DES MOINES | Pro-life advocates say they hope to convince Gov. Terry Branstad to halt taxpayer funding for abortions in cases of fetal abnormality.
Marlys Popma of rural Kellogg, president of Iowa Right to Life, said her group “takes severe issue” with a recent decision by Charles Palmer, director of the Iowa Department of Human Services, to deny a request by 41 GOP House members seeking to rescind state rules governing pregnancies terminated in cases of rape, incest and fetal deformation.
“Iowa is currently one of only three states that fund abortions with taxpayer dollars for fetal abnormality,” Popma said in a statement. “In no way is this consistent with the federal Hyde Amendment and funding for such abortions should be ceased immediately. We call on the administration to act accordingly.”
State Rep. Dawn Pettengill, R-Mount Auburn, who led the petition effort to change DHS rules, said she was disappointed by the agency’s action because she does not believe it is following the intent of legislation passed during the 2011 session that Branstad signed relating to taxpayer-funded abortions. She said she also is disappointed that Branstad has not intervened since she accompanied him on a tour around Iowa stressing the importance of agency rules mirroring legislative intent.
“I don’t want to poke him in the eye, but he is ultimately responsible,” she said.
In her statement, Popma praised Branstad as “a consistent defender of the lives of the unborn” and noted that her group affirms its support for him. But she added that Iowa Right to Life “regrettably deems it necessary to make our views known on the denial of the petition and its petitioners."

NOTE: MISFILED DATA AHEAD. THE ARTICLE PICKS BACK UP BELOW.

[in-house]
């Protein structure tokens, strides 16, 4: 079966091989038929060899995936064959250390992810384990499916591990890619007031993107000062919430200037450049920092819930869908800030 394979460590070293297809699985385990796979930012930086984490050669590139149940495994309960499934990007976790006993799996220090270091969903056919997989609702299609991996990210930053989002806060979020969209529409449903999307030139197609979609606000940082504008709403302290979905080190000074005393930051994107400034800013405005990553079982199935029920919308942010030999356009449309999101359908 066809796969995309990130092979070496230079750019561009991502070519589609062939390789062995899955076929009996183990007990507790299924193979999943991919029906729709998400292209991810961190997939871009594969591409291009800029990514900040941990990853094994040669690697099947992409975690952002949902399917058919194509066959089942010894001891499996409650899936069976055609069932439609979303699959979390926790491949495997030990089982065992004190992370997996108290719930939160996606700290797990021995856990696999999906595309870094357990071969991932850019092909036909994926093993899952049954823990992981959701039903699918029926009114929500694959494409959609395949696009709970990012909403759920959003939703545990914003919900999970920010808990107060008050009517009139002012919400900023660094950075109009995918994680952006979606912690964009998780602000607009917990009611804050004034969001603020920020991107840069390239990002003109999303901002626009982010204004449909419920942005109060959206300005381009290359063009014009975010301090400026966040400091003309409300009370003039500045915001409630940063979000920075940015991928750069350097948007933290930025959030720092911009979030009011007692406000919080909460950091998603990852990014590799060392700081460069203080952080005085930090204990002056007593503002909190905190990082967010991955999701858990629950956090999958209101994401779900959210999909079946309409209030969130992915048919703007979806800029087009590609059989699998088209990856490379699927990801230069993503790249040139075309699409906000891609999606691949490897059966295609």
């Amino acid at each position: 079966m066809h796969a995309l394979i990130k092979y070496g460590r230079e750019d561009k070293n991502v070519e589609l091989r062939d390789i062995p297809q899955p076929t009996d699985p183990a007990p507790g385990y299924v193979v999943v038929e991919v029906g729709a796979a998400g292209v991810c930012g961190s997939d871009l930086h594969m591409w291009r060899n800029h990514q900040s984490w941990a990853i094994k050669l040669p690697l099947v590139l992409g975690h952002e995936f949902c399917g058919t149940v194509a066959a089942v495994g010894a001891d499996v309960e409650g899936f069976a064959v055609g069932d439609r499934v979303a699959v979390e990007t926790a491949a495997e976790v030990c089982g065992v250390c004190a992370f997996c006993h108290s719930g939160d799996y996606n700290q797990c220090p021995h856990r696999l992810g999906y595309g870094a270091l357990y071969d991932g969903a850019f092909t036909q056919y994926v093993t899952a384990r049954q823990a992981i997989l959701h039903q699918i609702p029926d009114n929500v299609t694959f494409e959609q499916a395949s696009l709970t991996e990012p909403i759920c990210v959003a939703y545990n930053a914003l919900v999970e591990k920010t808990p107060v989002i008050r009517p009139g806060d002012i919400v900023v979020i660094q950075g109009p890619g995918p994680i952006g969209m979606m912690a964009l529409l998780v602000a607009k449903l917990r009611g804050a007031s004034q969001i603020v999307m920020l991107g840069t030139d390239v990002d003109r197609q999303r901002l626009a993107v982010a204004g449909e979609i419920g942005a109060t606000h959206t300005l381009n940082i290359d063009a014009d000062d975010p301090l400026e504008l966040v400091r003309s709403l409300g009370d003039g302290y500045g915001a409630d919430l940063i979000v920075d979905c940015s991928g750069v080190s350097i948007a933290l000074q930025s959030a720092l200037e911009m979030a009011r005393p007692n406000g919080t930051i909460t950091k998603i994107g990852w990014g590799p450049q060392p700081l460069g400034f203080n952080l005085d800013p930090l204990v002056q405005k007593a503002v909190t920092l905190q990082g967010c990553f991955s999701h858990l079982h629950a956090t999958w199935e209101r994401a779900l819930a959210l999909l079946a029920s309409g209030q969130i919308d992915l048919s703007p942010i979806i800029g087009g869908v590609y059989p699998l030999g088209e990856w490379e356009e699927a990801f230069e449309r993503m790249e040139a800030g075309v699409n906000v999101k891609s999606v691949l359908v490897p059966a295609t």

In an interview, Popma said “without doubt” the federal Hyde amendment “does not require the state to fund abortion for fetal abnormality,” and she planned to seek a meeting with Branstad and his staff “about what his next steps may be.” She also said she hoped to talk with Palmer about the issue as well and felt it was too early in the process to determine whether the situation might trigger any kind of legal challenge.
“We’re kind of in a holding pattern to determine what our next steps will be,” she said. “We would like to see an immediate change in the funding of abortions for fetal abnormalities.”
Palmer cited the potential loss of federal funding should the state halt government-funded abortions as a major consideration in his decision to deny the GOP legislators’ rule-making petition. He said legal precedent in federal decisions regarding similar situations in other states that have sought to end government-funded abortions point to the likelihood that Iowa could risk $2.1 billion in Medicaid money by pursuing that course of action.
“This funding is important to the delivery of vital care to vulnerable Iowans,” Palmer said in a letter to Pettengill. “I respect your deep feelings on this issue and my decision does not come lightly.” He told members of the Iowa Council on Human Services Wednesday that a thorough research of the legal issue was conducted before he made his ruling.
Branstad spokesman Tim Albrecht issued a response Friday noting Palmer’s concern that approving the petition would have endangered $2.1 billion in Medicaid funding that is important to the delivery of vital care to vulnerable Iowans. “There was no clear mandate in the 2011 appropriations to make any changes to the long-standing Iowa policies regarding abortion. Any such changes should be based on a clear directive from the Legislature,” he added in his email response.